Cap and trade is a market-based approach to controlling pollution. It works by issuing a set number of emissions permits that effectively caps the total tons of emissions allowed. The permits can be traded by regulated parties thereby providing economic incentives for achieving emissions reductions.
Work at the Nicholas Institute for Environmental Policy Solutions aided in the design aspects around emissions trading systems for the Northeast’s Regional Greenhouse Gas Initiative (RGGI)—the country’s first regional cap-and-trade program designed to reduce power plant emissions—and California’s cap-and-trade program, the country’s first to cover multiple economic sectors. A key challenge for any cap-and-trade system is preventing emissions allowance prices from rising beyond the reach of potential purchasers.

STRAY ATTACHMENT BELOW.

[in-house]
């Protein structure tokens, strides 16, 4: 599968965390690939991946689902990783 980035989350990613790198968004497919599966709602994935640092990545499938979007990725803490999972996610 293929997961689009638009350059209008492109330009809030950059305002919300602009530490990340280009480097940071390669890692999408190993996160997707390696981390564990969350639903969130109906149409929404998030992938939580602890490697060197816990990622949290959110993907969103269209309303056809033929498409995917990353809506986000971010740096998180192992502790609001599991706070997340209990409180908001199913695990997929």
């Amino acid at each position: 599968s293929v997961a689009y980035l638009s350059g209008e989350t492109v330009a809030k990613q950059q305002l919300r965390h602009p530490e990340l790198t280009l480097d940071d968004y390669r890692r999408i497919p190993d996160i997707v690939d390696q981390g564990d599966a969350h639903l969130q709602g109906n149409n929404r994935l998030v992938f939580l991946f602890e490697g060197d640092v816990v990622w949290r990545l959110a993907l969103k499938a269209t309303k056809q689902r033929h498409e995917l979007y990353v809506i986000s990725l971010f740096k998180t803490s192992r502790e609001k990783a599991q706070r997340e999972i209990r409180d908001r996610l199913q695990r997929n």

Both programs use an allowance reserve concept, developed by Duke researchers in 2008, to keep emissions allowance prices from rising so high they will inflict extreme economic hardship for potential buyers and the customers to which they pass these costs.